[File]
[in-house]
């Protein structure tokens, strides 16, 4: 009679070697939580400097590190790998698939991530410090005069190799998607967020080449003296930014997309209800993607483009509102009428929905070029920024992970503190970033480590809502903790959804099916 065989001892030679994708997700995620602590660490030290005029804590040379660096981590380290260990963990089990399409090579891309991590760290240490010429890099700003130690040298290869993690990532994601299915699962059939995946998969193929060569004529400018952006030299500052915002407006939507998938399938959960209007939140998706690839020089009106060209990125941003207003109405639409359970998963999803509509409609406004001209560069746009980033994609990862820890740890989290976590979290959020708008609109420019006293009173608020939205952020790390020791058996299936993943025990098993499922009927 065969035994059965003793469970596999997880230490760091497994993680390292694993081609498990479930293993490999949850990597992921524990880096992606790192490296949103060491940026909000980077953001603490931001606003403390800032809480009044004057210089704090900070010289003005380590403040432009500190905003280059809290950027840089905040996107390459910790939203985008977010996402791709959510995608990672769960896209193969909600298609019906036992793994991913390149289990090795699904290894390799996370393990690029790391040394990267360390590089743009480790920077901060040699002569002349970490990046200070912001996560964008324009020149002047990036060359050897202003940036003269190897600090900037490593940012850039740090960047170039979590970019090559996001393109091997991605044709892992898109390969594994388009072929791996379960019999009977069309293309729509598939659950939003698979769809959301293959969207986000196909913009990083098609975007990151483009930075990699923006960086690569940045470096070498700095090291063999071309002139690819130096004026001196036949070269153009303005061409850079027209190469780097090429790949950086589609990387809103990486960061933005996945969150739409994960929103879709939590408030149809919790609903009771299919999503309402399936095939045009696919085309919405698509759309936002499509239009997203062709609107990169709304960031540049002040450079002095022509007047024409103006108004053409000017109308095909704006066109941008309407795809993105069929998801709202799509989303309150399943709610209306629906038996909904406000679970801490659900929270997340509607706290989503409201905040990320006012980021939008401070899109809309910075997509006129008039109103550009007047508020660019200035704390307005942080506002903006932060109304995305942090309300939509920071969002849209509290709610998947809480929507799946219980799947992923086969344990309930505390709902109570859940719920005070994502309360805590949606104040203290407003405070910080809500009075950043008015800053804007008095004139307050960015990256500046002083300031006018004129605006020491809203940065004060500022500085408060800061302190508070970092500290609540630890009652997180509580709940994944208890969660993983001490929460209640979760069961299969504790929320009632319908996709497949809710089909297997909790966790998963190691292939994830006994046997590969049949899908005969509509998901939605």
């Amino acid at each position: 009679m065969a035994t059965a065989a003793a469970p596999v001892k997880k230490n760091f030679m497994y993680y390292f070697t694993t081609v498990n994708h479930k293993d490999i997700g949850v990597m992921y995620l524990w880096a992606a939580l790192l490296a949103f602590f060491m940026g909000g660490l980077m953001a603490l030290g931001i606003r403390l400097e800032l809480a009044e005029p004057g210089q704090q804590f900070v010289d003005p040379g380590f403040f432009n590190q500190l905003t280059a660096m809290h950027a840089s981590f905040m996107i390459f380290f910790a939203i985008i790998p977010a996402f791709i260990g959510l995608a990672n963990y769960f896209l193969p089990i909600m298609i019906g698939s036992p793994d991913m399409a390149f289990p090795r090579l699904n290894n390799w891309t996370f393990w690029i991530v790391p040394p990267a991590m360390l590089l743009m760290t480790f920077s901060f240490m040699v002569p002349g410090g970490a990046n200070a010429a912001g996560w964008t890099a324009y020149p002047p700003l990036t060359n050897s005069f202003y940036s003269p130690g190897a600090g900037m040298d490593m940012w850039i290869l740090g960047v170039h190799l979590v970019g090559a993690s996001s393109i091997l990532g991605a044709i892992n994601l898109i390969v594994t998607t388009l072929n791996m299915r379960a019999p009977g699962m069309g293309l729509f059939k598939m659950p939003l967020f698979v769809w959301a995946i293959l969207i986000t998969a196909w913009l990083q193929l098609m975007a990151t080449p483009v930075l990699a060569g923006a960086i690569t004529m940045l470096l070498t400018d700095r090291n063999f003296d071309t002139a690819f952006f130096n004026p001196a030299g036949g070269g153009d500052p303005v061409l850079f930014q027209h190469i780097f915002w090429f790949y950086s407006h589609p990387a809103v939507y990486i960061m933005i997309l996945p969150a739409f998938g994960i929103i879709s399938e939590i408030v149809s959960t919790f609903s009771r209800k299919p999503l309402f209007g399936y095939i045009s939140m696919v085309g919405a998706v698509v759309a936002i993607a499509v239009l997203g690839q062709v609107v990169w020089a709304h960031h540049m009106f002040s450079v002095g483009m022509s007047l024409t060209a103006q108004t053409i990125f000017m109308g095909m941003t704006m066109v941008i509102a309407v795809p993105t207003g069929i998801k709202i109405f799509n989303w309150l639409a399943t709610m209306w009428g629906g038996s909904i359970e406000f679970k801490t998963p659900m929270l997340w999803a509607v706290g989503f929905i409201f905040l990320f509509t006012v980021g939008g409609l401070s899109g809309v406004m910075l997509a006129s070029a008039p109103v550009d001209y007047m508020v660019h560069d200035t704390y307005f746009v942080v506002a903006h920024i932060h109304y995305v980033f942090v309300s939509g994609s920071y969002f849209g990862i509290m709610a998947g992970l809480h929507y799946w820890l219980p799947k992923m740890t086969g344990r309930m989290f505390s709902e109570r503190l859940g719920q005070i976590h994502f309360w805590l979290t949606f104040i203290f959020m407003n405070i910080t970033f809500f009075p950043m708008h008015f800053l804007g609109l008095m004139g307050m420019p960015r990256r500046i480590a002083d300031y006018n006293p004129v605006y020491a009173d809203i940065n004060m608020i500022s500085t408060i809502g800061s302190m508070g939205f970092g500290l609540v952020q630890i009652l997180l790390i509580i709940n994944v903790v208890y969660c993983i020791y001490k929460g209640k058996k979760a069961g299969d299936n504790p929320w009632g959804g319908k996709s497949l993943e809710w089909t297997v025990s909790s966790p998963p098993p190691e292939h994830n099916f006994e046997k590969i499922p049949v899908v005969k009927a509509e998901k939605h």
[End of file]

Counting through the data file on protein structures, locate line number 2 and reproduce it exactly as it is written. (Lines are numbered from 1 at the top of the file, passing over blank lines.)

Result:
């Protein structure tokens, strides 16, 4: 009679070697939580400097590190790998698939991530410090005069190799998607967020080449003296930014997309209800993607483009509102009428929905070029920024992970503190970033480590809502903790959804099916 065989001892030679994708997700995620602590660490030290005029804590040379660096981590380290260990963990089990399409090579891309991590760290240490010429890099700003130690040298290869993690990532994601299915699962059939995946998969193929060569004529400018952006030299500052915002407006939507998938399938959960209007939140998706690839020089009106060209990125941003207003109405639409359970998963999803509509409609406004001209560069746009980033994609990862820890740890989290976590979290959020708008609109420019006293009173608020939205952020790390020791058996299936993943025990098993499922009927 065969035994059965003793469970596999997880230490760091497994993680390292694993081609498990479930293993490999949850990597992921524990880096992606790192490296949103060491940026909000980077953001603490931001606003403390800032809480009044004057210089704090900070010289003005380590403040432009500190905003280059809290950027840089905040996107390459910790939203985008977010996402791709959510995608990672769960896209193969909600298609019906036992793994991913390149289990090795699904290894390799996370393990690029790391040394990267360390590089743009480790920077901060040699002569002349970490990046200070912001996560964008324009020149002047990036060359050897202003940036003269190897600090900037490593940012850039740090960047170039979590970019090559996001393109091997991605044709892992898109390969594994388009072929791996379960019999009977069309293309729509598939659950939003698979769809959301293959969207986000196909913009990083098609975007990151483009930075990699923006960086690569940045470096070498700095090291063999071309002139690819130096004026001196036949070269153009303005061409850079027209190469780097090429790949950086589609990387809103990486960061933005996945969150739409994960929103879709939590408030149809919790609903009771299919999503309402399936095939045009696919085309919405698509759309936002499509239009997203062709609107990169709304960031540049002040450079002095022509007047024409103006108004053409000017109308095909704006066109941008309407795809993105069929998801709202799509989303309150399943709610209306629906038996909904406000679970801490659900929270997340509607706290989503409201905040990320006012980021939008401070899109809309910075997509006129008039109103550009007047508020660019200035704390307005942080506002903006932060109304995305942090309300939509920071969002849209509290709610998947809480929507799946219980799947992923086969344990309930505390709902109570859940719920005070994502309360805590949606104040203290407003405070910080809500009075950043008015800053804007008095004139307050960015990256500046002083300031006018004129605006020491809203940065004060500022500085408060800061302190508070970092500290609540630890009652997180509580709940994944208890969660993983001490929460209640979760069961299969504790929320009632319908996709497949809710089909297997909790966790998963190691292939994830006994046997590969049949899908005969509509998901939605």